(A 0147 + 21)??
Nov 2/3, 1962
103aO + GG13
This galaxy is not in the Shapley-Ames but
is shown here to illustrate how difficult was the
problem in the 1940's and 1950's to settle the
question of whether the spiral arms opened in a
direction leading the rotation or following it like
a pinwheel rocket. The problem was settled by
Hubble (1943) and was discussed again by de
Vaucouleurs (1958) in a review of the history
and an analysis with new data.
The problem requires identifying the near
side of a galaxy's disk either by the position of
the dust lane across the bulge (as in the galaxies
on this panel) or by the asymmetry of the
luminosity pattern in the disk caused by the dust.
The opening geometry of the spiral pattern must
then be determined. Finally the sense of the
rotation must be known from spectra. The most
difficult part of this three-piece requirement is to
determine the spiral opening geometry, i.e., the
sense of the spiral angles. Generally, in galaxies
that are tipped enough to the line of sight to
determine the near edge, the spiral geometry is
uncertain (see de Vaucouleurs 1958).
In the galaxy here, no question remains as
to which is the near side, as judged by the dust
lane. The sense of the spiral opening can also be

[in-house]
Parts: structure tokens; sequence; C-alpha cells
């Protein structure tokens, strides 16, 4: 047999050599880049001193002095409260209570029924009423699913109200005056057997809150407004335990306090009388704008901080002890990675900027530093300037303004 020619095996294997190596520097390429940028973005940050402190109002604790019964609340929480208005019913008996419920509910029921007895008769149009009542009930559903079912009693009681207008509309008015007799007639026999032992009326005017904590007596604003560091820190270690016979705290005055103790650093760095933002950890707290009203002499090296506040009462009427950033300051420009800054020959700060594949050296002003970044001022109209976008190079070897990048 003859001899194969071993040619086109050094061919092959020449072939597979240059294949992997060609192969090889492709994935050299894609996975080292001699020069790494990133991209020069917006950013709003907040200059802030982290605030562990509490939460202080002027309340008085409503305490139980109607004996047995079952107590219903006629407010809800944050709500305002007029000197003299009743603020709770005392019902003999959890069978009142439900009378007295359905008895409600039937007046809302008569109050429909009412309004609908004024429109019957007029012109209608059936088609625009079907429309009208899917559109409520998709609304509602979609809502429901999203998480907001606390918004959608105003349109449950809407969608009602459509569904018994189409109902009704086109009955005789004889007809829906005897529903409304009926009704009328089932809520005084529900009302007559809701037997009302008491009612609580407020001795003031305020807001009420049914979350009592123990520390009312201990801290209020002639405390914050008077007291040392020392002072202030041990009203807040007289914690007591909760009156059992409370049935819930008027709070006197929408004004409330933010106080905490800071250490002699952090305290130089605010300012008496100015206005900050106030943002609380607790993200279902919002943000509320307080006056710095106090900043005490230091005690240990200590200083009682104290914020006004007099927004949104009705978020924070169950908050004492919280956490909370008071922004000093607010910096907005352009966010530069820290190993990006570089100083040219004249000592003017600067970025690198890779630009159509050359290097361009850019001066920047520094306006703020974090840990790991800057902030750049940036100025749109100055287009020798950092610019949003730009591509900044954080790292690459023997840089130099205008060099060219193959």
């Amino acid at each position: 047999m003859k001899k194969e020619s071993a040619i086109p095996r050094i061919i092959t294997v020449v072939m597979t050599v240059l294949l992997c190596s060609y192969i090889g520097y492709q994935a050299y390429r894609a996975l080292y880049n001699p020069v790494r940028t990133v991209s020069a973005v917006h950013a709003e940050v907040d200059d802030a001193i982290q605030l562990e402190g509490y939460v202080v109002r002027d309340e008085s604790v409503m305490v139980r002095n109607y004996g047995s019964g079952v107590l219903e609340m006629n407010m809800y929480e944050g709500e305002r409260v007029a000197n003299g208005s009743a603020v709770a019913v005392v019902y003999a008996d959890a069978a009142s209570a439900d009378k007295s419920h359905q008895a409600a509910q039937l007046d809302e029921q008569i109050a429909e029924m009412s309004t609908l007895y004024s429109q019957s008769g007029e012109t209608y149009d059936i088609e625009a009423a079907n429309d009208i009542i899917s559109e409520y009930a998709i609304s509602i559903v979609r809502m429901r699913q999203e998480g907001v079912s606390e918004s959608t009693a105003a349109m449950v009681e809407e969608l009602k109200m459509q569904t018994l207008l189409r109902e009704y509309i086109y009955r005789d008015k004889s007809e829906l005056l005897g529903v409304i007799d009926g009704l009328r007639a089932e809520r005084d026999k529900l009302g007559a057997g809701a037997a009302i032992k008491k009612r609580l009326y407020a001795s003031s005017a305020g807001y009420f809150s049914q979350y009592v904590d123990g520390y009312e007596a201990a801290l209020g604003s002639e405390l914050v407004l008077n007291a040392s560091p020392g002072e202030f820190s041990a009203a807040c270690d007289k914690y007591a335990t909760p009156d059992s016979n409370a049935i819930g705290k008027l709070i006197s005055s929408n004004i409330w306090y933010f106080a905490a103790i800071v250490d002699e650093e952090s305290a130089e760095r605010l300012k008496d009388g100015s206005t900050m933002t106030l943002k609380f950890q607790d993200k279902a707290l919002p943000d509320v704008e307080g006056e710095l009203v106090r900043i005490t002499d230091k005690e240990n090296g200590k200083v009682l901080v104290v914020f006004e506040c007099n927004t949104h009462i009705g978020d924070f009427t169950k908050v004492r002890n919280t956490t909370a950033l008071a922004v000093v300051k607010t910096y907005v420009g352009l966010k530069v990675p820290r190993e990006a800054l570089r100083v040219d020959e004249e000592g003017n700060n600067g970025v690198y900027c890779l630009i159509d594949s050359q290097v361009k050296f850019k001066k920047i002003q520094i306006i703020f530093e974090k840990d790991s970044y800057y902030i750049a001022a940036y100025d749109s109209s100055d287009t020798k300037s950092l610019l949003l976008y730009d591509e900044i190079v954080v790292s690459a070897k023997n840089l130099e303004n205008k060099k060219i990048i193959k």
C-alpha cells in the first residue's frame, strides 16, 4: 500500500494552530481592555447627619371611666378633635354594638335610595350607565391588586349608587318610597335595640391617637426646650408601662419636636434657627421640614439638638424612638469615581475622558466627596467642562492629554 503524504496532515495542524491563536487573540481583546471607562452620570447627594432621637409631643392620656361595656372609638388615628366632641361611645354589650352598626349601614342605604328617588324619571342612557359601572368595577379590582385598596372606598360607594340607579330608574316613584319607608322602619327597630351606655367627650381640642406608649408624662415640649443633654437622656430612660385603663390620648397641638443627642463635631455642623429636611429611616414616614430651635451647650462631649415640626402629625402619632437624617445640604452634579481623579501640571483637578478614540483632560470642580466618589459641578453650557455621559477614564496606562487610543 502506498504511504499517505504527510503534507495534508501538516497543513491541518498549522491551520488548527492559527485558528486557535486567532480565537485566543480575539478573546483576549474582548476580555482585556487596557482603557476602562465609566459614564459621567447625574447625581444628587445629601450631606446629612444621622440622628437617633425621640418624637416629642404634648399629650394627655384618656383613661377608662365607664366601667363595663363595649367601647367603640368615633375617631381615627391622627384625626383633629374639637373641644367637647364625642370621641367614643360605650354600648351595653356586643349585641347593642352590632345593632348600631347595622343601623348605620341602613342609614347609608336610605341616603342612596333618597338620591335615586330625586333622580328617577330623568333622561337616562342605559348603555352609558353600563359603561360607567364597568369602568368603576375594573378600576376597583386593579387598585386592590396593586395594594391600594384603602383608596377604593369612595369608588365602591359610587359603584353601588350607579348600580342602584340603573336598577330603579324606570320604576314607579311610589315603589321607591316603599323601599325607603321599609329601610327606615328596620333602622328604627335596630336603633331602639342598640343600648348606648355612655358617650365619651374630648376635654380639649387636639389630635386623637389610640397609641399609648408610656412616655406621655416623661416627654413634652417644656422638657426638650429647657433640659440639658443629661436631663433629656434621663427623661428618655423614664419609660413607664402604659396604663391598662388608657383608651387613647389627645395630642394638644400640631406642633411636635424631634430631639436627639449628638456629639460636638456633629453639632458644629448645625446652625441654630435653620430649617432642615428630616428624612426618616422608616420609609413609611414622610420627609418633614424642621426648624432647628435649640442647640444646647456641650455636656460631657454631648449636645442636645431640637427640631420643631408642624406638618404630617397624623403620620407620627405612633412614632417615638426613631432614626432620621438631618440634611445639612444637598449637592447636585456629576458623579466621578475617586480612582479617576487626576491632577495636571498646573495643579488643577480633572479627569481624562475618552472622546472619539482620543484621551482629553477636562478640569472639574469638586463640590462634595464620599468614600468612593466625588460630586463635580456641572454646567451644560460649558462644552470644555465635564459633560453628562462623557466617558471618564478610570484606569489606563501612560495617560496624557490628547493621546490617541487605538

determined by the luminosity pattern at the ends
of the major axis and by the very faint arm
pattern sweeping out of the plane, visible on the
48-inch Schmidt Sky Survey prints but not
The coordinates of this galaxy have been
copied from the general observing log book
(Sandage was the observer). They are clearly
incorrect because no galaxy with this image
appears at the stated position, shown by inspection
of the POSS prints. We have been unable to
identify the galaxy or to find its true position in
the sky, but its morphology is so interesting that
we include it here. Its eventual identification will
be of great interest. [The galaxy is NGC 678; Sandage's
coordinates in the header are nearly correct. H. Corwin.]
In a group with NGC 0680, NGC 0691, NGC 0694, NGC 0695, NGC 0697 and IC 0167.
Paired with UGC 01286 at 5.5, 107
In the NGC 0678-0697 Group.
Spindle-shaped; an edgewise spiral 3.5' long in p.a. 80^deg^, with a clear-cut
absorption lane passing along its length at one side of the center. Central
portion fairly bright. See Abs. Eff.